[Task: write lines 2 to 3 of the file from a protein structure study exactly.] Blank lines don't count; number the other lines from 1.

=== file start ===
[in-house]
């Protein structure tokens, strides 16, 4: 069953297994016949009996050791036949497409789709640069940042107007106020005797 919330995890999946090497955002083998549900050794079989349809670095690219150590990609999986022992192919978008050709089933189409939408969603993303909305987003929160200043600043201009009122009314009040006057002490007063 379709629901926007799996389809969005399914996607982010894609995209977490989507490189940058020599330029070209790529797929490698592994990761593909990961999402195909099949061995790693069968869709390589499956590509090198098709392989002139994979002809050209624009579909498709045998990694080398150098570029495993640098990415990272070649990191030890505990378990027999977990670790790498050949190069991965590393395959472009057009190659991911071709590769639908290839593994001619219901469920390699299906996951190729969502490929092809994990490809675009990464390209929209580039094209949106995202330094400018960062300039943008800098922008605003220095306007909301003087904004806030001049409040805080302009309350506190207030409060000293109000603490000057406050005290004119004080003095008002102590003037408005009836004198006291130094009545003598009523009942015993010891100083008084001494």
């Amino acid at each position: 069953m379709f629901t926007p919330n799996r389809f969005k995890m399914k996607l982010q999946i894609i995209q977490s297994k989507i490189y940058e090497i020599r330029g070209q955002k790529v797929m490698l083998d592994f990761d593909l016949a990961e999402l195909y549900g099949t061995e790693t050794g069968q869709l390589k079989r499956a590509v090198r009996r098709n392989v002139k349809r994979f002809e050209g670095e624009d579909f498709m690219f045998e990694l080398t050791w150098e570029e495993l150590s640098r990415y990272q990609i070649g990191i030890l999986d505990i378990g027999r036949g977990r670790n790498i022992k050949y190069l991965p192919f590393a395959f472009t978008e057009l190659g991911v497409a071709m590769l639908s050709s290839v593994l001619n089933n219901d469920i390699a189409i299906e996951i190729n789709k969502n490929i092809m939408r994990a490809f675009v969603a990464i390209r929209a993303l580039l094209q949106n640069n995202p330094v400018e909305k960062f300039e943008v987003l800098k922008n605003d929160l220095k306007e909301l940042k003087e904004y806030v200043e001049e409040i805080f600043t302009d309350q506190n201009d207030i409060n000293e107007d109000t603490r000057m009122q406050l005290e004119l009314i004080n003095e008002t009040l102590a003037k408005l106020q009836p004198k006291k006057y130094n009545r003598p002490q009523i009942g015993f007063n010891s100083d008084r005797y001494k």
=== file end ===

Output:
């Protein structure tokens, strides 16, 4: 069953297994016949009996050791036949497409789709640069940042107007106020005797 919330995890999946090497955002083998549900050794079989349809670095690219150590990609999986022992192919978008050709089933189409939408969603993303909305987003929160200043600043201009009122009314009040006057002490007063 379709629901926007799996389809969005399914996607982010894609995209977490989507490189940058020599330029070209790529797929490698592994990761593909990961999402195909099949061995790693069968869709390589499956590509090198098709392989002139994979002809050209624009579909498709045998990694080398150098570029495993640098990415990272070649990191030890505990378990027999977990670790790498050949190069991965590393395959472009057009190659991911071709590769639908290839593994001619219901469920390699299906996951190729969502490929092809994990490809675009990464390209929209580039094209949106995202330094400018960062300039943008800098922008605003220095306007909301003087904004806030001049409040805080302009309350506190207030409060000293109000603490000057406050005290004119004080003095008002102590003037408005009836004198006291130094009545003598009523009942015993010891100083008084001494």
């Amino acid at each position: 069953m379709f629901t926007p919330n799996r389809f969005k995890m399914k996607l982010q999946i894609i995209q977490s297994k989507i490189y940058e090497i020599r330029g070209q955002k790529v797929m490698l083998d592994f990761d593909l016949a990961e999402l195909y549900g099949t061995e790693t050794g069968q869709l390589k079989r499956a590509v090198r009996r098709n392989v002139k349809r994979f002809e050209g670095e624009d579909f498709m690219f045998e990694l080398t050791w150098e570029e495993l150590s640098r990415y990272q990609i070649g990191i030890l999986d505990i378990g027999r036949g977990r670790n790498i022992k050949y190069l991965p192919f590393a395959f472009t978008e057009l190659g991911v497409a071709m590769l639908s050709s290839v593994l001619n089933n219901d469920i390699a189409i299906e996951i190729n789709k969502n490929i092809m939408r994990a490809f675009v969603a990464i390209r929209a993303l580039l094209q949106n640069n995202p330094v400018e909305k960062f300039e943008v987003l800098k922008n605003d929160l220095k306007e909301l940042k003087e904004y806030v200043e001049e409040i805080f600043t302009d309350q506190n201009d207030i409060n000293e107007d109000t603490r000057m009122q406050l005290e004119l009314i004080n003095e008002t009040l102590a003037k408005l106020q009836p004198k006291k006057y130094n009545r003598p002490q009523i009942g015993f007063n010891s100083d008084r005797y001494k």